A jolt of fear shot through me when I saw her slumped against a gym wall. Checking her pulse and her forehead, I asked what my 60 plus-year-old personal client had done.
She said that after her exhausting workout, she had decided to practice a HIIT routine, on the treadmill.
“I read about it last night on the internet,” she had explained. “It was supposed to burn more fat.”
Her attempted HIIT was one of the several workouts that women over 50, need to initially avoid or approach with caution. Even though many fit women perform them, I still refer to the Faulty Five which are: HIIT, Plyometrics, Hard surface training, Martial Arts and Yoga.
Workouts to attempt with caution
- HIIT. High Intensity Interval Training is a usually a series of different exercises designed to improve muscular endurance and strength in a short period of time. While I have used it with good results, I have also had difficulty when involving weights. One time while performing a series of barbell cleans, presses and front squats, I became tired and sloppy. I went too deep on the front squat and pain shot through my right knee. And no half marathon that summer. If you are going to perform HIIT, ensure that your fitness level is up to it and you follow the correct movements, preferably under professional supervision.
- Plyometrics. Used by athletes, special military forces and specific sports training. This system involves a number of jarring movements like clapping your hands between push ups or box jumps. Good for explosive force like in sprinting. But, one wrong move and you can take weeks or longer to recover.
- Hard Surface Training. I have lost too many good, middle-aged cardio kick-boxing students from training on cement floors. Relocating to rubber or wooden floors was much easier on people’s joints (including my own). I know from my own experience that running on concrete and pavement led to back, hip and joint pain. Now, in my sixties, I stick to running on sand, grass and trails. To further drive this point home: I once met a professor who had been a doctor for the 2010 Vancouver Winter Olympics. As a student, the doctor had run over 90 miles a week, mostly on pavement. Now he walks with the aid of two canes and admits that his skeletal system has been weakened from the excess pounding on his body.
- Martial Arts. Even though martial arts are usually well-rounded health and exercise systems, do not expect to advance as quickly as your younger peers. Trying to drop into a full-splits, for example, can leave you with scar tissues and injuries. Even the older martial artists who are in their 70’s, 80’s and 90’s know how their limitations. The key is to train progressively and under the guidance of a trained instructor. Special note here, that even the softer, internal martial art styles, like Tai Chi can also injure you if performed incorrectly. By dropping into a low stance, without a proper warm up, sent me to several months of physiotherapy before I stopped limping.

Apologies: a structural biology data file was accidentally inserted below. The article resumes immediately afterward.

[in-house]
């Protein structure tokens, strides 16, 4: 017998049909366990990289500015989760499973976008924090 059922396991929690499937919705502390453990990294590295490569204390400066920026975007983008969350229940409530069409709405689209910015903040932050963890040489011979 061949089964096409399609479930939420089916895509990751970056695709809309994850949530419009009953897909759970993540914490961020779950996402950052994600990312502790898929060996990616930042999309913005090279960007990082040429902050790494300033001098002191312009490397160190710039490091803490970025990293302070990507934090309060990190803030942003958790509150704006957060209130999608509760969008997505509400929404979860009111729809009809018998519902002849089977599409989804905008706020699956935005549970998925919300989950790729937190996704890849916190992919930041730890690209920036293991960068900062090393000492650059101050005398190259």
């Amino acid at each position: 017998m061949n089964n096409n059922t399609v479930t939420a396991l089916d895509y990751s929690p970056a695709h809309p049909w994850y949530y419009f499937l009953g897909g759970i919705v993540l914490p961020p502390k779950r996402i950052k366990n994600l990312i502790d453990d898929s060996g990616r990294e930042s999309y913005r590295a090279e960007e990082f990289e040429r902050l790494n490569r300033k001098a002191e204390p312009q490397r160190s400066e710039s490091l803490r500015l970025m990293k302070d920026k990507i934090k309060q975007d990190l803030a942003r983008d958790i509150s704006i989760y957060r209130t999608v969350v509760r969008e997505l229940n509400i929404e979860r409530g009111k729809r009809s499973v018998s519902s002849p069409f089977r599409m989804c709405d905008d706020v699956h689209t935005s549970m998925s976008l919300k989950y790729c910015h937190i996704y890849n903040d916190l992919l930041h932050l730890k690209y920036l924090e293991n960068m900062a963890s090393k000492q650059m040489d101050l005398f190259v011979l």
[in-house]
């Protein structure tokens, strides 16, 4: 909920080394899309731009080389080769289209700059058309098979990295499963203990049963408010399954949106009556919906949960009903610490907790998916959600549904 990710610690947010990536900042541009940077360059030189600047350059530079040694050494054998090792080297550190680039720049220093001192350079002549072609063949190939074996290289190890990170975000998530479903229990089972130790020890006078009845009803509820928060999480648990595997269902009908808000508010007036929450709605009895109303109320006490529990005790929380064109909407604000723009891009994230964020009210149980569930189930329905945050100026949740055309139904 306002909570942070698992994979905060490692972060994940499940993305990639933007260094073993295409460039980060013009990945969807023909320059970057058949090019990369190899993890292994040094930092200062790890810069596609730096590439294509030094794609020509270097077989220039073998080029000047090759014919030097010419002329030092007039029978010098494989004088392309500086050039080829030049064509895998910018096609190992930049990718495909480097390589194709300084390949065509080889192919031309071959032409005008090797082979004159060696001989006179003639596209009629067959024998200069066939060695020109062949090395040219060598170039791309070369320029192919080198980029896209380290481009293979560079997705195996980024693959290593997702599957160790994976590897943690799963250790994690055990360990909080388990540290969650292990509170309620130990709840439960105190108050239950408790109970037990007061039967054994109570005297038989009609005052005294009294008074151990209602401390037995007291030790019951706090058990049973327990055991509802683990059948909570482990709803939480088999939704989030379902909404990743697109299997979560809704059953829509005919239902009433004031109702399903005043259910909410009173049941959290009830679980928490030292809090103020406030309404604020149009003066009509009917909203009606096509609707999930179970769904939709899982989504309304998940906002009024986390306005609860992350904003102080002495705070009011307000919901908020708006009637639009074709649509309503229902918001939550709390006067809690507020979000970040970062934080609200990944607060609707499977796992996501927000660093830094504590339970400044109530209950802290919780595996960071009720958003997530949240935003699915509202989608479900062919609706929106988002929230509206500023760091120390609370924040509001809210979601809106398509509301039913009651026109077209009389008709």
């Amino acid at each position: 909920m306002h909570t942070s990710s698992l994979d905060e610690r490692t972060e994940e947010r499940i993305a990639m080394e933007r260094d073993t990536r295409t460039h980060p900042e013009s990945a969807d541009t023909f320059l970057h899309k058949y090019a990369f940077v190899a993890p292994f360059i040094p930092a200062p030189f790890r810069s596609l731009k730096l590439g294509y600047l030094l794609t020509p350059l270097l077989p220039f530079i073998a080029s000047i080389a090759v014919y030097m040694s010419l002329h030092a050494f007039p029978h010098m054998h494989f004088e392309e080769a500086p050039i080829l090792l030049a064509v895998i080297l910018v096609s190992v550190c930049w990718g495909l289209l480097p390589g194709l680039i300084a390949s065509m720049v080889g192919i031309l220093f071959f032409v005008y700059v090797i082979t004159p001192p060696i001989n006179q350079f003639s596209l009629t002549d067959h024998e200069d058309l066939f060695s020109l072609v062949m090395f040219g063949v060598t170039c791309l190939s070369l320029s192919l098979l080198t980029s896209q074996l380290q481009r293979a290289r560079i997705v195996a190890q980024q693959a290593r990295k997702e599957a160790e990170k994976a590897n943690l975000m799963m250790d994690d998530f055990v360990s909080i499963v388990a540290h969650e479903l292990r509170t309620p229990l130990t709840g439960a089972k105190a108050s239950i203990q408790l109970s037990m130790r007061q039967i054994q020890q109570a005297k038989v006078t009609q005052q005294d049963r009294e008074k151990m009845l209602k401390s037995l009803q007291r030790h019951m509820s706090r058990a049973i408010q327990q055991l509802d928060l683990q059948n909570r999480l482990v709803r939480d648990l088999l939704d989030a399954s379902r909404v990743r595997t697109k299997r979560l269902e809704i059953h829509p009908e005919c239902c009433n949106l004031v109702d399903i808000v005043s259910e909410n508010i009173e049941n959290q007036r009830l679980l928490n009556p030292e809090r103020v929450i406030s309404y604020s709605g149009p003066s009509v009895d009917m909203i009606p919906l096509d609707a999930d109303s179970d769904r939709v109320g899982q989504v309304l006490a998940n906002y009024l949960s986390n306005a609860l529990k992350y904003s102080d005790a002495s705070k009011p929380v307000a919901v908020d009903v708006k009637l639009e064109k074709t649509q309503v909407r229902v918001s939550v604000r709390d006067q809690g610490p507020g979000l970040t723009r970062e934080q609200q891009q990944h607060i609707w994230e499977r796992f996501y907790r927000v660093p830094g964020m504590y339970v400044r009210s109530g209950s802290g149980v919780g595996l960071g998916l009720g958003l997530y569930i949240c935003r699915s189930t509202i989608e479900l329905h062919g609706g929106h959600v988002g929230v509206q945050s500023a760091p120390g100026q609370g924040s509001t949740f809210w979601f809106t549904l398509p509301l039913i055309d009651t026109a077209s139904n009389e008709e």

- Yoga. I like yoga and often consult a couple of instructors well into their late 60’s. But, again, yoga is a progressive system that needs to be learned one phase at a time. Just because a 20-year old can drop into a contortion or a headstand does not mean that someone over 50 can do the same without injury. Besides, when the 20-year old injures themselves, they tend to heal faster. Yoga requires mindfulness and concentration, which is what makes it so effective when performed correctly.
In summary, an older body will generally not adapt or recover as quickly as a younger person’s body when undergoing intense, jarring, or body-shocking movements. Aging muscles, tendons, and joints take several times longer to recover than their young counterparts. Train smarter, under competent instruction, and progress will come.
Editor note: Doug Stetter is the author of Fit Femme After 50: A Busy Woman’s Guide to a Strong, Attractive, Pain-Free Body. In the book are practical and safe exercises for older women to become functionally fit, as well as background on how your body changes as you get older, nutrition suggestions, pain management, positive reinforcement, mindset, and more.
What types of workouts do you enjoy doing the most? Have you experienced pain from doing them? Please leave a comment below.